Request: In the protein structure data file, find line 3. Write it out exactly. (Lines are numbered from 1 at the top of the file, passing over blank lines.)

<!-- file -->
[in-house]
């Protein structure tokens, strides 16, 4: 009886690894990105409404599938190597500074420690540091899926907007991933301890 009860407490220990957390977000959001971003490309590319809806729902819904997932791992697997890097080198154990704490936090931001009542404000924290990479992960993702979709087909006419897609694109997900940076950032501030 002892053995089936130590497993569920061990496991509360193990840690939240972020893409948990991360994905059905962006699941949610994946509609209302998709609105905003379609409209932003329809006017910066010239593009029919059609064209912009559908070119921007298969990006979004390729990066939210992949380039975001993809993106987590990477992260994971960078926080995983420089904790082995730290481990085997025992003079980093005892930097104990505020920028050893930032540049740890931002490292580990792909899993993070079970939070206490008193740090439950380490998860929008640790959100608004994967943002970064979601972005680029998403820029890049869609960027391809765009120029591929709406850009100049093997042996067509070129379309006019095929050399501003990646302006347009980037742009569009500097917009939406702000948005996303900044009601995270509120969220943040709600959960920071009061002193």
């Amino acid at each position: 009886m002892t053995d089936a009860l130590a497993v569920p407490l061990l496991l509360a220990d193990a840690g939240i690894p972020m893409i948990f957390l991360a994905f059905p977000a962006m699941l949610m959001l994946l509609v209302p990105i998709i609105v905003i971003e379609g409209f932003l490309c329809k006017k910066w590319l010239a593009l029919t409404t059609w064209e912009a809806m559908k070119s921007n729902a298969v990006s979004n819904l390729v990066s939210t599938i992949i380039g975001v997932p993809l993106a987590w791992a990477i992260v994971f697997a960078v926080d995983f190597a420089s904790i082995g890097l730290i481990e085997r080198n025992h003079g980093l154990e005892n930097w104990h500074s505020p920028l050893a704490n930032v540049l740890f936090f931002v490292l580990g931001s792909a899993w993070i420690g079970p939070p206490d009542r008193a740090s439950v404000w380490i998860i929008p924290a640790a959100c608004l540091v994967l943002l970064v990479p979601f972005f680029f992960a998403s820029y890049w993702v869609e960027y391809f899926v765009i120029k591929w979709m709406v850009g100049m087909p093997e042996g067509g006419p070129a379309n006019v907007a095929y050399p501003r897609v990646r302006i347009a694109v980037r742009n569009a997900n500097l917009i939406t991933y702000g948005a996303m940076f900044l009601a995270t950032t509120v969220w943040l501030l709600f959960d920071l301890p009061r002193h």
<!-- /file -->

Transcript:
């Amino acid at each position: 009886m002892t053995d089936a009860l130590a497993v569920p407490l061990l496991l509360a220990d193990a840690g939240i690894p972020m893409i948990f957390l991360a994905f059905p977000a962006m699941l949610m959001l994946l509609v209302p990105i998709i609105v905003i971003e379609g409209f932003l490309c329809k006017k910066w590319l010239a593009l029919t409404t059609w064209e912009a809806m559908k070119s921007n729902a298969v990006s979004n819904l390729v990066s939210t599938i992949i380039g975001v997932p993809l993106a987590w791992a990477i992260v994971f697997a960078v926080d995983f190597a420089s904790i082995g890097l730290i481990e085997r080198n025992h003079g980093l154990e005892n930097w104990h500074s505020p920028l050893a704490n930032v540049l740890f936090f931002v490292l580990g931001s792909a899993w993070i420690g079970p939070p206490d009542r008193a740090s439950v404000w380490i998860i929008p924290a640790a959100c608004l540091v994967l943002l970064v990479p979601f972005f680029f992960a998403s820029y890049w993702v869609e960027y391809f899926v765009i120029k591929w979709m709406v850009g100049m087909p093997e042996g067509g006419p070129a379309n006019v907007a095929y050399p501003r897609v990646r302006i347009a694109v980037r742009n569009a997900n500097l917009i939406t991933y702000g948005a996303m940076f900044l009601a995270t950032t509120v969220w943040l501030l709600f959960d920071l301890p009061r002193h």